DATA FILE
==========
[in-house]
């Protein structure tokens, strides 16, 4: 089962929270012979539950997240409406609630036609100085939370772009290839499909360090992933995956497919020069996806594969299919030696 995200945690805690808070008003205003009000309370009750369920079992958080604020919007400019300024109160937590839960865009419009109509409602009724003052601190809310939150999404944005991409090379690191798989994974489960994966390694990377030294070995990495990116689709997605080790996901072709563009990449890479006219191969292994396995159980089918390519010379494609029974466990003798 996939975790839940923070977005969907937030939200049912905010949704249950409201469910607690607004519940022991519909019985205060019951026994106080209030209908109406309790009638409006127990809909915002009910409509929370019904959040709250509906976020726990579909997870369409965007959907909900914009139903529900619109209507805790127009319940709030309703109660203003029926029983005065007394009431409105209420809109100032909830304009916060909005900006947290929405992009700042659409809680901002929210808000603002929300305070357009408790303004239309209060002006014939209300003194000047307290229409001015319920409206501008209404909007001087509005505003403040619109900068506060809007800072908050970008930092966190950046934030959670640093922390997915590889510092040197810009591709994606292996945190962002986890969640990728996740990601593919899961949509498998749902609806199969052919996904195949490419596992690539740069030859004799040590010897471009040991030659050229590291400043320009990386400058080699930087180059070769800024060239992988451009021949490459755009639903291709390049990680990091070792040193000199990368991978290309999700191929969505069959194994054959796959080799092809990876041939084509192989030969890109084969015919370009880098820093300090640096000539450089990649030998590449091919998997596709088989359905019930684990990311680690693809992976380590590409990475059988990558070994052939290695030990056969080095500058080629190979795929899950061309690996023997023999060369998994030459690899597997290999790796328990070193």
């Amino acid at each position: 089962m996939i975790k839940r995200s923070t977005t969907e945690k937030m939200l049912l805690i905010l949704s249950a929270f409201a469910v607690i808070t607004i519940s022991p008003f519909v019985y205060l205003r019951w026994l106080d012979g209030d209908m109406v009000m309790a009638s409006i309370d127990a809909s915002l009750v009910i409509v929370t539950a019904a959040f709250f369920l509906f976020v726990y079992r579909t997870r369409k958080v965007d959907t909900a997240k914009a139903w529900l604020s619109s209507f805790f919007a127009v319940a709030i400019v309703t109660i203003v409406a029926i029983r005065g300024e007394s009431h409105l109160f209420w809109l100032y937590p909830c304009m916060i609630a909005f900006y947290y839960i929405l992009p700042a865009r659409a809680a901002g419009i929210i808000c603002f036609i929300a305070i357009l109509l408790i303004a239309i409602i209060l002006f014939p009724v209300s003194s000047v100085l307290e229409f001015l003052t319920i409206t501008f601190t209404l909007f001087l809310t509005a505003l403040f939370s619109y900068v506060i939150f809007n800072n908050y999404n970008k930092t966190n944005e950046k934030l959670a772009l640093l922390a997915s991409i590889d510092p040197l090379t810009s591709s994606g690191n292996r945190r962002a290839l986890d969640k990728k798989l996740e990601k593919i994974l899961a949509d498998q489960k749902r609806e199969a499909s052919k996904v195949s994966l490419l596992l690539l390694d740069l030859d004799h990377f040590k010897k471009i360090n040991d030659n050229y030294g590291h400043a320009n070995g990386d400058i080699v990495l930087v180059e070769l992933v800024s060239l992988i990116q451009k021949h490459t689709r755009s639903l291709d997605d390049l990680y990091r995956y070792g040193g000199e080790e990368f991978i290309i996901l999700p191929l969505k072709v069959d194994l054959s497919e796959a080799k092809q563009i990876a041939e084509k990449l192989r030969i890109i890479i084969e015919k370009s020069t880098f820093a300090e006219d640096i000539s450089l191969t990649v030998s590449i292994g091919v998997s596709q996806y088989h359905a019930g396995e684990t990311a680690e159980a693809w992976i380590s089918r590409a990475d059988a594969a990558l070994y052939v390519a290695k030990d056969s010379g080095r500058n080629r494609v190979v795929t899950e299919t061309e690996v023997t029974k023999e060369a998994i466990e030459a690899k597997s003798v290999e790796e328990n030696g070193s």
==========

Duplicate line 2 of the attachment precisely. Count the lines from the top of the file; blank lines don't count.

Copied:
């Protein structure tokens, strides 16, 4: 089962929270012979539950997240409406609630036609100085939370772009290839499909360090992933995956497919020069996806594969299919030696 995200945690805690808070008003205003009000309370009750369920079992958080604020919007400019300024109160937590839960865009419009109509409602009724003052601190809310939150999404944005991409090379690191798989994974489960994966390694990377030294070995990495990116689709997605080790996901072709563009990449890479006219191969292994396995159980089918390519010379494609029974466990003798 996939975790839940923070977005969907937030939200049912905010949704249950409201469910607690607004519940022991519909019985205060019951026994106080209030209908109406309790009638409006127990809909915002009910409509929370019904959040709250509906976020726990579909997870369409965007959907909900914009139903529900619109209507805790127009319940709030309703109660203003029926029983005065007394009431409105209420809109100032909830304009916060909005900006947290929405992009700042659409809680901002929210808000603002929300305070357009408790303004239309209060002006014939209300003194000047307290229409001015319920409206501008209404909007001087509005505003403040619109900068506060809007800072908050970008930092966190950046934030959670640093922390997915590889510092040197810009591709994606292996945190962002986890969640990728996740990601593919899961949509498998749902609806199969052919996904195949490419596992690539740069030859004799040590010897471009040991030659050229590291400043320009990386400058080699930087180059070769800024060239992988451009021949490459755009639903291709390049990680990091070792040193000199990368991978290309999700191929969505069959194994054959796959080799092809990876041939084509192989030969890109084969015919370009880098820093300090640096000539450089990649030998590449091919998997596709088989359905019930684990990311680690693809992976380590590409990475059988990558070994052939290695030990056969080095500058080629190979795929899950061309690996023997023999060369998994030459690899597997290999790796328990070193």